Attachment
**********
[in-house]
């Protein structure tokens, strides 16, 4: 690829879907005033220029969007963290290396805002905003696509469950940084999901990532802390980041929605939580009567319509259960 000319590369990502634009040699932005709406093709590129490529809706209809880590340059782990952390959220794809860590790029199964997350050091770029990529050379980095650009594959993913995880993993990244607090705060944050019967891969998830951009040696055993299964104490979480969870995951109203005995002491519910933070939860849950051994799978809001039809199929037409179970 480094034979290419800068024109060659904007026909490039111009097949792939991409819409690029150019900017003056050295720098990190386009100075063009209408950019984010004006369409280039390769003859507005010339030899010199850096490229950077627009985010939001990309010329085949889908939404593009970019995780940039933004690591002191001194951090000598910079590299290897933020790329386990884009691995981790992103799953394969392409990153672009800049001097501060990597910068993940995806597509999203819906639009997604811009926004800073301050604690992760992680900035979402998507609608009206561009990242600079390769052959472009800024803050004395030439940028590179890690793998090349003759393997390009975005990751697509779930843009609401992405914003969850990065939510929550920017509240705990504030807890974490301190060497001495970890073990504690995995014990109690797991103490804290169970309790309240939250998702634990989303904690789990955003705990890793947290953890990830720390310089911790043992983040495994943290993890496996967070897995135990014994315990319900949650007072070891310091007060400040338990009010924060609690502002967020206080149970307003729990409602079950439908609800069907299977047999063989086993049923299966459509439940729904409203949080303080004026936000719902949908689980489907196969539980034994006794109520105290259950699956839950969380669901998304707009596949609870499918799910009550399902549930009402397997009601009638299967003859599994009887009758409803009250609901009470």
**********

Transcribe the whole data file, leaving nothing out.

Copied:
[in-house]
């Protein structure tokens, strides 16, 4: 690829879907005033220029969007963290290396805002905003696509469950940084999901990532802390980041929605939580009567319509259960 000319590369990502634009040699932005709406093709590129490529809706209809880590340059782990952390959220794809860590790029199964997350050091770029990529050379980095650009594959993913995880993993990244607090705060944050019967891969998830951009040696055993299964104490979480969870995951109203005995002491519910933070939860849950051994799978809001039809199929037409179970 480094034979290419800068024109060659904007026909490039111009097949792939991409819409690029150019900017003056050295720098990190386009100075063009209408950019984010004006369409280039390769003859507005010339030899010199850096490229950077627009985010939001990309010329085949889908939404593009970019995780940039933004690591002191001194951090000598910079590299290897933020790329386990884009691995981790992103799953394969392409990153672009800049001097501060990597910068993940995806597509999203819906639009997604811009926004800073301050604690992760992680900035979402998507609608009206561009990242600079390769052959472009800024803050004395030439940028590179890690793998090349003759393997390009975005990751697509779930843009609401992405914003969850990065939510929550920017509240705990504030807890974490301190060497001495970890073990504690995995014990109690797991103490804290169970309790309240939250998702634990989303904690789990955003705990890793947290953890990830720390310089911790043992983040495994943290993890496996967070897995135990014994315990319900949650007072070891310091007060400040338990009010924060609690502002967020206080149970307003729990409602079950439908609800069907299977047999063989086993049923299966459509439940729904409203949080303080004026936000719902949908689980489907196969539980034994006794109520105290259950699956839950969380669901998304707009596949609870499918799910009550399902549930009402397997009601009638299967003859599994009887009758409803009250609901009470």